Document Detail

The same photoperiodic clock may control induction and maintenance of diapause in the spider mite Tetranchus urticae.
MedLine Citation:
PMID:  8032087     Owner:  NLM     Status:  MEDLINE    
In the spider mite Tetranychus urticae, both diapause induction (which takes place during the larval and nymphal stages) and diapause maintenance (in the adult female) are under photoperiodic control. The question of whether or not the same photoperiodic clock is involved in both photoperiodic reactions was investigated in eight strains of the spider mite, originating from different localities in Europe. The methods employed consisted of (1) determination of the relative importance of the photophase and scotophase in the two photoperiodic reactions; (2) comparison of photoperiodic response curves for diapause induction and diapause maintenance; and (3) determination of the effect of light breaks on the capacity of long nights to maintain diapause, and comparison with the effect of light breaks in diapause induction experiments. The scotophase appeared to be much more important than the photophase for both diapause induction and diapause maintenance. In all strains the critical daylength for diapause maintenance, measured at the moment of saturation of the response to long daylengths, was identical to the critical daylength for diapause induction. However, the critical daylength for diapause maintenance appeared to be labile; it shifted gradually to shorter values as the mites were kept in the cold for a longer period of time, or were kept at a higher temperature for a progressively longer period of time after their stay in the cold room. This seems to reflect a gradual loss of photoperiodic control of diapause maintenance as diapause development proceeds. Photoperiods close to the critical daylength appeared to be less strong with regard to diapause maintenance than shorter daylengths. Quantitative differences in the "strength" of different daylengths were found in all strains investigated. Interruption of the night by short pulses of light revealed either one or two peaks of sensitivity in the night, or one broad "trough" where the two peaks had merged. However, in each case maximal sensitivity to the light breaks occurred at the same position in the night for diapause induction and diapause maintenance. The many similarities found lead to the conclusion that most probably the same photoperiodic clock mechanism is involved in both diapause induction and diapause maintenance in T. urticae.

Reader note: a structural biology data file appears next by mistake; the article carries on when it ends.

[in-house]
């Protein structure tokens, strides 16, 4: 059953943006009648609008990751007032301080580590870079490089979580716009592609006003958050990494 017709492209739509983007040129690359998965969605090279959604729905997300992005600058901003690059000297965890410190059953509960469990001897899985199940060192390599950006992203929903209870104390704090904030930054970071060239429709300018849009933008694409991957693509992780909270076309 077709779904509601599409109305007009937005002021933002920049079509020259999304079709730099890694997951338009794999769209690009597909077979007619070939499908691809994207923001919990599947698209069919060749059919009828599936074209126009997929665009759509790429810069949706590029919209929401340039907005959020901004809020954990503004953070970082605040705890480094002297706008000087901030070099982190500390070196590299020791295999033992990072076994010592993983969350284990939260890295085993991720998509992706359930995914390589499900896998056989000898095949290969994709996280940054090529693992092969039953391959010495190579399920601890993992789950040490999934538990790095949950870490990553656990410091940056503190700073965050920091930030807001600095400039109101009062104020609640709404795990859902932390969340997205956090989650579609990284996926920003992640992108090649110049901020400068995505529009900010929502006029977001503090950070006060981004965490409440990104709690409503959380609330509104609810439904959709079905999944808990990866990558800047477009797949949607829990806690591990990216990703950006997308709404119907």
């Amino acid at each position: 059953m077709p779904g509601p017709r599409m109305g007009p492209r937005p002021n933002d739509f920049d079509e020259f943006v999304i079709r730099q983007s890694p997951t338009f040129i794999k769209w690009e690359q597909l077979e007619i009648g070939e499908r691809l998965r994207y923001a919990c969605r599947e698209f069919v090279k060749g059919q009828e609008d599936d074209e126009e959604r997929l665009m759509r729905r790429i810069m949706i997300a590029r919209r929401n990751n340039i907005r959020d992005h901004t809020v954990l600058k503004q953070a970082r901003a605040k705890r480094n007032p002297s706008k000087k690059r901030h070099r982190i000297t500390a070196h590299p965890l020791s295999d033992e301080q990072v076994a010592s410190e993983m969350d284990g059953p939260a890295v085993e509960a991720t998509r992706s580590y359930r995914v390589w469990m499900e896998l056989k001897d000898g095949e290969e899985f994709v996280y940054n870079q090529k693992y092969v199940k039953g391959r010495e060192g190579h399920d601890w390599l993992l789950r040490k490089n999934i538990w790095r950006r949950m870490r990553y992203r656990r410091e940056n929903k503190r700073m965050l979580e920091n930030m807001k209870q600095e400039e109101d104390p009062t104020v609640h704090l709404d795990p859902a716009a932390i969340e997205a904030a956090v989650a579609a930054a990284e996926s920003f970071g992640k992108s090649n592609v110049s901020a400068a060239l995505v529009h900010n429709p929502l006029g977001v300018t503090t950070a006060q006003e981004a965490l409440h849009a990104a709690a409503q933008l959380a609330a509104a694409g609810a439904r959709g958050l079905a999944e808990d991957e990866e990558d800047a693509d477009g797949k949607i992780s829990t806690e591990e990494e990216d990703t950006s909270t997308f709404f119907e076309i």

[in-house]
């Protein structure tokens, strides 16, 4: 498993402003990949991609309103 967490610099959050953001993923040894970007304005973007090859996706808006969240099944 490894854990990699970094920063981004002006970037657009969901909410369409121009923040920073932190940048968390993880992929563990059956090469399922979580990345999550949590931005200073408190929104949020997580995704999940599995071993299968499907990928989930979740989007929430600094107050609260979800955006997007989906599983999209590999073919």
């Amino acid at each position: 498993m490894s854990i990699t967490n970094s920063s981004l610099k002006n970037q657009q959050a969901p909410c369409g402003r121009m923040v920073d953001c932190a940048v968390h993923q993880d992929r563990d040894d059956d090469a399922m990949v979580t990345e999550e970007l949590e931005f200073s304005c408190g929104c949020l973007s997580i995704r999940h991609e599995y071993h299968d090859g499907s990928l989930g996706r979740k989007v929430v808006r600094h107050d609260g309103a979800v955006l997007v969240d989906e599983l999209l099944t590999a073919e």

D S Koveos; A Kroon; A Veerman
Related Documents :
18685187 - Specific detection of buckwheat residues in processed foods by polymerase chain reaction.
16950947 - Diagnosis and management of food-induced anaphylaxis: a national survey of pediatricians.
77367 - Oral cromoglycate in treatment of adverse reactions to foods.
12720397 - The elusiveness of coffee aroma: new insights from a non-empirical approach.
18183527 - Biomarkers of environmental and workplace boron exposure.
23074397 - Clinical utility of vitamin d testing: an evidence-based analysis.
Publication Detail:
Type:  Journal Article    
Journal Detail:
Title:  Journal of biological rhythms     Volume:  8     ISSN:  0748-7304     ISO Abbreviation:  J. Biol. Rhythms     Publication Date:  1993  
Date Detail:
Created Date:  1994-08-15     Completed Date:  1994-08-15     Revised Date:  2008-11-21    
Medline Journal Info:
Nlm Unique ID:  8700115     Medline TA:  J Biol Rhythms     Country:  UNITED STATES    
Other Details:
Languages:  eng     Pagination:  265-82     Citation Subset:  IM    
Department of Pure and Applied Ecology, University of Amsterdam, The Netherlands.
Export Citation:
APA/MLA Format     Download EndNote     Download BibTex
MeSH Terms
Circadian Rhythm*
Cold Temperature
Mites / growth & development*
Time Factors

From MEDLINE®/PubMed®, a database of the U.S. National Library of Medicine

Previous Document:  Doppler ultrasound findings in Osler-Weber-Rendu disease with hepatic involvement: a case report.
Next Document:  Diurnal and seasonal rhythms of neuronal activity in the suprachiasmatic nucleus of humans.